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Greenhouse in the Past

Long ice cores and oceanic records suggest that there may have been as many as eight rapid cooling episodes in the past 730,000 years, and sharp reductions in the Atlantic conveyer belt - a phenomenon that may well be on our horizon. The changes that we make to the earth today can lead to dramatic changes to our planet.

The Earth's climate is essentially unstable, with very significant changes from warm to freezing. Such rapid changes suggest that climate is sensitive to many factors. As can be seen from the blue line, temperatures have been less variable during the last 10,000 years, by less than 1°C.

Eocene Warming

This warming of 55 million years ago emerged more quickly than geological records can show (beyond the left of this chart). It set in motion a host of important changes around the globe, including a mass extinction of much marine life and raised global temperatures some 15°C. Fossil records indicate key migrations of terrestrial mammal species during this time and evidence for the first horses and primates.



The Younger Dryas

About 12,700 years ago there was another collapse of the thermohaline circulation, producing the huge cooling of at least 27 degrees Fahrenheit in Greenland, lasting 1,300 years. It happened in a series of steps of around 5 degrees. While this event caused icebergs as far south as Portugal, a similar event would be more severe today in our densely populated society.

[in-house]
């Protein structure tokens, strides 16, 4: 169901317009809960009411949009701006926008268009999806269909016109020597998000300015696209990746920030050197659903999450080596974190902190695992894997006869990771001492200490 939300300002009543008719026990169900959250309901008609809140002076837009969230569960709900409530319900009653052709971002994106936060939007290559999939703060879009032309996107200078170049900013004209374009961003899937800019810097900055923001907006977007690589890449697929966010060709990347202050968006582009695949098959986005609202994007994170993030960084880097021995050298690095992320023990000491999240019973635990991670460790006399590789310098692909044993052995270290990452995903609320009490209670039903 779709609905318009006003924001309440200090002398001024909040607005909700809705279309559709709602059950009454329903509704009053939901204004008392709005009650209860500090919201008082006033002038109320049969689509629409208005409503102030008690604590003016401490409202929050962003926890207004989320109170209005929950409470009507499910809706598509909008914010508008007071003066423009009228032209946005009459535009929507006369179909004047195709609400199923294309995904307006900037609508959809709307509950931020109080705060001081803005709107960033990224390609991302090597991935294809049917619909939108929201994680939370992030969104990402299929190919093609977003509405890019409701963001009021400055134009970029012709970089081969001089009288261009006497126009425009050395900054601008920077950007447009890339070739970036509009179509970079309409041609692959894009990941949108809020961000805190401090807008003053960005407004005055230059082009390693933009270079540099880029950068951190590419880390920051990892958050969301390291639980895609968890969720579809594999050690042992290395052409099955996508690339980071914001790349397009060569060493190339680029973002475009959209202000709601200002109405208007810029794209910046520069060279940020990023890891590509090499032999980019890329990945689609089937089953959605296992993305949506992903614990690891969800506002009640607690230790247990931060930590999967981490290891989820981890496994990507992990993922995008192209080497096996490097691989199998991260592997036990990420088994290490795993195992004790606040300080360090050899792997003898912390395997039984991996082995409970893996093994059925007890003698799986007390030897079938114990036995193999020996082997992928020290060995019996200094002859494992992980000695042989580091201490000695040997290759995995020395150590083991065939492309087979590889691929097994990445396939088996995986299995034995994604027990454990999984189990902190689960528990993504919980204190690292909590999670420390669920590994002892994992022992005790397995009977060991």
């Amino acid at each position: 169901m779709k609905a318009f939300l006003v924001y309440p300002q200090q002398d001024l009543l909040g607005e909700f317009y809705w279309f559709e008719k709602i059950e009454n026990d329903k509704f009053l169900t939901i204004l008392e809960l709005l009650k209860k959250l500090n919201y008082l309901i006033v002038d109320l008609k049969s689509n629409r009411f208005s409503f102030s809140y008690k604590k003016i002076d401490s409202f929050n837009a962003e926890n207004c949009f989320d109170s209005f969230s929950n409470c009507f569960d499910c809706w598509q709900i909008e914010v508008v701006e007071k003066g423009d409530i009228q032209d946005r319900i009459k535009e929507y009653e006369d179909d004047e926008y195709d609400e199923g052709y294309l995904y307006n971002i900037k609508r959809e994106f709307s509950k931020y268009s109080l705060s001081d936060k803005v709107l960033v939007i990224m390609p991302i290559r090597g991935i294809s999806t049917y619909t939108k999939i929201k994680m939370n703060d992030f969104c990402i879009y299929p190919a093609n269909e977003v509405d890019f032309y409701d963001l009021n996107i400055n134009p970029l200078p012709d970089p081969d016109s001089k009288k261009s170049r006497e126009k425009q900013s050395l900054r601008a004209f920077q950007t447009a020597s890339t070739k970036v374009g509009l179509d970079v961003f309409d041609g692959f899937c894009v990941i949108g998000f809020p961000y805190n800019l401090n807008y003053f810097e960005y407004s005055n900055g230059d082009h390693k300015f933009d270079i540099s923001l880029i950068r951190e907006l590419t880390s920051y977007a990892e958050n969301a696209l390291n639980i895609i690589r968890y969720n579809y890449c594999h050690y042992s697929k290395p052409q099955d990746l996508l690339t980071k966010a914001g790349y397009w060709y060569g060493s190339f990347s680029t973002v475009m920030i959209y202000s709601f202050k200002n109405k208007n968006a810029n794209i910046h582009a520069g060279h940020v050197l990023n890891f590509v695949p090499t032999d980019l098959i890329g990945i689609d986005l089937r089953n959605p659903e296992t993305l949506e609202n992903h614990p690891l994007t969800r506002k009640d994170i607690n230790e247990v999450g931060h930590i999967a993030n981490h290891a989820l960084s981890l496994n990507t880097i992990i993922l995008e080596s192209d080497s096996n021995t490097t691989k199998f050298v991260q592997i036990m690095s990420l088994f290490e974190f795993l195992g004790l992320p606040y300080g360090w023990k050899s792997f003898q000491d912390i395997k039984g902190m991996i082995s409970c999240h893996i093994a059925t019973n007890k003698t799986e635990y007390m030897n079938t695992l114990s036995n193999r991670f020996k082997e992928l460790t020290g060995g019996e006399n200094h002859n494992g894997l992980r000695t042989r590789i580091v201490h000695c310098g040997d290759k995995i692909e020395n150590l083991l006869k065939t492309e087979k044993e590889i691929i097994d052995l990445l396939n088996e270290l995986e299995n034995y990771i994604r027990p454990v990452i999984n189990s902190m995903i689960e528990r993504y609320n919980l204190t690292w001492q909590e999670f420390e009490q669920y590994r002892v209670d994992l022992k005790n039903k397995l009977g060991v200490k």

It is the more recent periods of cooling that appear to be intimately connected with changes to civilization, unrest, inhabitability of once desirable land, and even the demise of certain populations.

The Cooling Event 8,200 Years Ago

Ice cores from Greenland indicate a sudden cooling 8,200 years ago. It immediately following an extended period of warming, much like the phase we are in today. Temperatures in Greenland dropped 5 to 9 degrees Fahrenheit. At this time severe winters in Europe and some other areas caused glaciers to advance, rivers to freeze, and agricultural lands to be less productive. The evidence suggests that the cooling may have been caused by a collapse of the Atlantic conveyor belt. This change from hot to cold occurred a decade or less.

This may have caused the decline of the societies that built many of the stone monuments like Carnac, and perhaps the Sphinx if it is as old as some say.

The Little Ice Age

Beginning in the 14th century after the huge loss of population from the Black Death, the North Atlantic cooled until the mid-19th century. This period brought severe winters, sudden climatic shifts, and profound agricultural, economic, and political impacts to Europe. It was marked by persistent crop failures, famine, disease, and population migration, perhaps most dramatically felt by the Norsemen. Famine caused tens of thousands of deaths.

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